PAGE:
• It is a tricky issue, and is complicated by the fact that everybody has variable factors like how much of their stomach they retain, how much of the reflux is acid and how much bile, a history of Barrett's Oesophagus, how they react to medication as individuals, tendency to bacterial problems in the intestines, dosage, timing of when you take them, and so on.

    I suspect that there are some long term effects of any medication that build up over time, for good or ill. PPIs reducing the absorption of calcium is one of them, but that can be dealt with by supplements.

    Most of the advice about PPIs is not specific to patients who have had an oesophagectomy. There are articles where you can pick out some relevant advice. It does give a sensible warning about consulting your doctor through all of this: howtotreatheartburn.com/how...

    It may be possible to gain relief from other types of anti-reflux medication. There has been quite a lot of publicity about PPIs recently, but that has to be taken against a background of enormous numbers being prescribed them on a long term basis when that may not be the best thing. (Some PPIs are also available over-the-counter which is a complication). They have not suddenly turned from a safe medication to a problem overnight and it is important not to over-react.

    The other factor to bear in mind is that prolonged exposure to reflux is not a good thing; it may have been a factor contributing to the need for an oesophagectomy in the first place, so having had that surgery puts you into a special position compared to the general population with reflux problems. There is a theoretical risk that having developed adenocarcinoma from Barrett's Oesophagus, any remainder of the oesophagus might be vulnerable to developing dysplasia again into the long term future; that is a tiny theoretical risk, but I have no idea how that risk compares with other potential problems supposedly presented by PPIs (or the extent to which PPIs may help against that risk).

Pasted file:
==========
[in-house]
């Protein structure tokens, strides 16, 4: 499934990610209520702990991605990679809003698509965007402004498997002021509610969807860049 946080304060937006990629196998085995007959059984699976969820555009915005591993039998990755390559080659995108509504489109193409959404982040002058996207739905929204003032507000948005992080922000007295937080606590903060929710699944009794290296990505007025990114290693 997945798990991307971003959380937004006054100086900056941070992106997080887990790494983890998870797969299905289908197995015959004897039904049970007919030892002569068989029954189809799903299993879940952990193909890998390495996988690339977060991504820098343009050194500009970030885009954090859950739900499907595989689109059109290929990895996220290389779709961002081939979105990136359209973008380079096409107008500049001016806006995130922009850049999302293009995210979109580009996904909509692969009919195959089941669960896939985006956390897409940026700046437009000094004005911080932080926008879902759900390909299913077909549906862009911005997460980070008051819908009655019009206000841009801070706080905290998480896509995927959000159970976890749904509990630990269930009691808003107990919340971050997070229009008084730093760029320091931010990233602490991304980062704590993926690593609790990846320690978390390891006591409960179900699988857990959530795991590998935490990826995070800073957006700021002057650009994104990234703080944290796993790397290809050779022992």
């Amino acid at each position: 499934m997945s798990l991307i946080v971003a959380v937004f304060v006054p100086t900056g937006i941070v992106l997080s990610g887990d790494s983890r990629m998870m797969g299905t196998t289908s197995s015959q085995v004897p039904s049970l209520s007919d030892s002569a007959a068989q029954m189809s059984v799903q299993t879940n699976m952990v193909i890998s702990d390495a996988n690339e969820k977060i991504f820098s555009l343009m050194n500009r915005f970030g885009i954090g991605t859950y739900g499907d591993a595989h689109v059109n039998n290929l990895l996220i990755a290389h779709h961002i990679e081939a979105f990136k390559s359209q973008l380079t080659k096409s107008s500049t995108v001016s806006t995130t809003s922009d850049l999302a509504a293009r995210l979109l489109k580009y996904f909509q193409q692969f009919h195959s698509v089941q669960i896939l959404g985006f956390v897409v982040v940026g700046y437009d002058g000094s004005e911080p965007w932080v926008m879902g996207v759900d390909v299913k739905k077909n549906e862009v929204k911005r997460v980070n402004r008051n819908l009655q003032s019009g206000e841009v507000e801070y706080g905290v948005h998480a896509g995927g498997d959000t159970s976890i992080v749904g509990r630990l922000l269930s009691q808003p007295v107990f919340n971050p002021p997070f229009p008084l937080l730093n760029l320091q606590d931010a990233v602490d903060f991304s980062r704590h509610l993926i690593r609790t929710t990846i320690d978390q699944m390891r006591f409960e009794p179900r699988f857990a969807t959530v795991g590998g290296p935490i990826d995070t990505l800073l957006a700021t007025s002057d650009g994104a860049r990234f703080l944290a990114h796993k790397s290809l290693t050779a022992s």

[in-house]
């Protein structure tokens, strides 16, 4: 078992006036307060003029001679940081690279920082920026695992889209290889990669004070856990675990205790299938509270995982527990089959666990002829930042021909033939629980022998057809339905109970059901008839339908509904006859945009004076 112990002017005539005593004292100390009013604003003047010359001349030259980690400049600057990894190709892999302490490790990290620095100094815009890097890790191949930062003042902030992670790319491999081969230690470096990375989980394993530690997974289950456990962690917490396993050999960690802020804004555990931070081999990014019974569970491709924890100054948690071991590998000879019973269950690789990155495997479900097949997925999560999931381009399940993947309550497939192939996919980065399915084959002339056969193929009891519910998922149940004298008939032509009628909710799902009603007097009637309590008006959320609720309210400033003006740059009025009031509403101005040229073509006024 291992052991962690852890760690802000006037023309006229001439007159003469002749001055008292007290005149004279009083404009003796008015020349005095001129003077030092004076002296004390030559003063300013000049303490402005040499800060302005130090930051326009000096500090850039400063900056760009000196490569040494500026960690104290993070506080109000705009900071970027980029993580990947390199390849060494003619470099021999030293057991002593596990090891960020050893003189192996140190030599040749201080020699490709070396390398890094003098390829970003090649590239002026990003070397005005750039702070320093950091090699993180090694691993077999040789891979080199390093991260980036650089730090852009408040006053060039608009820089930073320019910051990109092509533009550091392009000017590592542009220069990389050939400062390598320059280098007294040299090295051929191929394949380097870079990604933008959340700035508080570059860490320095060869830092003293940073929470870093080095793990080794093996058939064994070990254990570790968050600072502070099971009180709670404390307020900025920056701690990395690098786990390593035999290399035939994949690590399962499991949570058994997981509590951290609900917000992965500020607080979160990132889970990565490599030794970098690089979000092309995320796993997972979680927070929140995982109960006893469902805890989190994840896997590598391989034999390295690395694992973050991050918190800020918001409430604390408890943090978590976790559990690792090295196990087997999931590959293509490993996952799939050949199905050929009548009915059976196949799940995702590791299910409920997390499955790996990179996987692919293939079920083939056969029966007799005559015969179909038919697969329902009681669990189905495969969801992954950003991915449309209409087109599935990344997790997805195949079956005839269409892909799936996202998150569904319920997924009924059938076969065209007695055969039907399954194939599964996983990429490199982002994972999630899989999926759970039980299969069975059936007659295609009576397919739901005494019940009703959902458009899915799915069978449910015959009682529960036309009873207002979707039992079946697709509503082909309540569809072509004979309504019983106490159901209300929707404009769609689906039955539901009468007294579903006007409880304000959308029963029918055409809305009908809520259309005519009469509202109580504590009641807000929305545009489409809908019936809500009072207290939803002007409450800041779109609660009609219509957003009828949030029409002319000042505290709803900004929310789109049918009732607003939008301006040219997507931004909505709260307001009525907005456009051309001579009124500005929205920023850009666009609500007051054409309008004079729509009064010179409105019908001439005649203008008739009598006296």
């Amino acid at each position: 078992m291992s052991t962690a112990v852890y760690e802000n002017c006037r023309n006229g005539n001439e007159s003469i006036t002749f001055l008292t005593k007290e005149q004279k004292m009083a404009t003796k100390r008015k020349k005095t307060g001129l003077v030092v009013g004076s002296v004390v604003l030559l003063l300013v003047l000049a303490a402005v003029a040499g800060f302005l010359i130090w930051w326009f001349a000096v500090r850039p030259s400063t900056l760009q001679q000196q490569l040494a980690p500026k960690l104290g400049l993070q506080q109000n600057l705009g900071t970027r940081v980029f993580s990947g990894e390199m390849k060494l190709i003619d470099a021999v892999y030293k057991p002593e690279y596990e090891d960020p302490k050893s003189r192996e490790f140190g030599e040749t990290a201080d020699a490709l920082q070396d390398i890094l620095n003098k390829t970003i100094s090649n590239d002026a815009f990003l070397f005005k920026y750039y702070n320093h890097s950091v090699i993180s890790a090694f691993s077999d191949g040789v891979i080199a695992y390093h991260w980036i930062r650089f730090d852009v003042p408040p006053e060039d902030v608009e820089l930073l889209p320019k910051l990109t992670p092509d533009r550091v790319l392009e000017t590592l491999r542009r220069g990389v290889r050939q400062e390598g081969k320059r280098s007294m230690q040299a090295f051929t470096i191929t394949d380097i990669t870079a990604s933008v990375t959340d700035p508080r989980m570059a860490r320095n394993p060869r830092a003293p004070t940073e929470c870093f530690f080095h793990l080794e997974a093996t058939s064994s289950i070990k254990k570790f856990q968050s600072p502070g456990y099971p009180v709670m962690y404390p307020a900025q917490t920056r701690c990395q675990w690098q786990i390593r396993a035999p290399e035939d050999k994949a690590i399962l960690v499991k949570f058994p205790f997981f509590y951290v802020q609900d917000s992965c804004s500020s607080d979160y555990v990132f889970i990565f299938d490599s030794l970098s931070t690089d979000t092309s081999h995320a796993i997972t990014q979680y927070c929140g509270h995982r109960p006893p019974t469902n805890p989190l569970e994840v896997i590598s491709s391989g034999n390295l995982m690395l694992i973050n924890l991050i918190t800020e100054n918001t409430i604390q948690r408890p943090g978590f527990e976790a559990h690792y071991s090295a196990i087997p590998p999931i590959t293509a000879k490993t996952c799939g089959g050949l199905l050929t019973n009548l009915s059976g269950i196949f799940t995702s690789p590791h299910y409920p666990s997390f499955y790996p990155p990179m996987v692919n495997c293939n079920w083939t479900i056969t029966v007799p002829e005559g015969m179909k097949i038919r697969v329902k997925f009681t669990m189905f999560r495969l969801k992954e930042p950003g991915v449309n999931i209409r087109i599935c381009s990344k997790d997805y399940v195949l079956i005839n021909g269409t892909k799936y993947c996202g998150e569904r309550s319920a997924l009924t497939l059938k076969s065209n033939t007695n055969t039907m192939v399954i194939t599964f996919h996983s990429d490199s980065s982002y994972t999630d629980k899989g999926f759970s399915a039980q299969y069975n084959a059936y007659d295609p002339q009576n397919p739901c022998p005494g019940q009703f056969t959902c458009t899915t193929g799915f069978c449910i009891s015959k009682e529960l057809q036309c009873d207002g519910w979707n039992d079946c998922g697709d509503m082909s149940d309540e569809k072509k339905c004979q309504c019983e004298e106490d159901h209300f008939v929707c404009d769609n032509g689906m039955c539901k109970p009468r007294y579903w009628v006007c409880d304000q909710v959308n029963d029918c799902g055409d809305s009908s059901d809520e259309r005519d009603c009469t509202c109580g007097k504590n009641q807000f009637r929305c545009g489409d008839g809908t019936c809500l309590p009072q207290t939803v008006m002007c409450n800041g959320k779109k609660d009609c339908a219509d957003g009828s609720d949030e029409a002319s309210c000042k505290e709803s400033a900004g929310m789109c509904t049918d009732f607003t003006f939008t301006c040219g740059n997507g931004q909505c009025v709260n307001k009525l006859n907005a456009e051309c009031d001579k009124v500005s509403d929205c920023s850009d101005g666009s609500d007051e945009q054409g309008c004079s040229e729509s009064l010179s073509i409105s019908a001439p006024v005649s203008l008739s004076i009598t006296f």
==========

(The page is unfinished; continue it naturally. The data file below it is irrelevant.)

Prescribing medication is often a balance of lots of different factors, benefits and risks. Reviews every so often are valuable, and in one sense, that is why we have doctors to consult about these issues.

  • You said you are Post-op

    What surgery did you have? Was it the Nissan fundoplication surgery?

    I've had the Nissan fundoplication surgery, 9 months ago. But have not been able to reduce or stop the PPI's.

    Most people who've had fundo op. Do not have to go back on the PPI's, mine is a rare case, I need to go back and have a scope to see what's going on.

  • I agree with Alan. I am over 3 and a half years post op and was on a PPI (lansoprazole) for years before that due to Barretts oesophagus. I have seen these reports of so called problems with long term use of PPI's. I wish I had gone on them earlier and prevented Barretts developing in the first place, so I would rather take the 'risk' and keep taking them than risk the Barretts returning and all that entails. The way I look at it, i got away with it once and I was lucky. Best Wishes, James.

  • Thank you all for your helpful comments. I'm reflecting on them but, just at this moment, I'm feeling maybe I should leave well alone.

  • I meant to add what a boon it is to have this facility to consult and obtain real practical experience.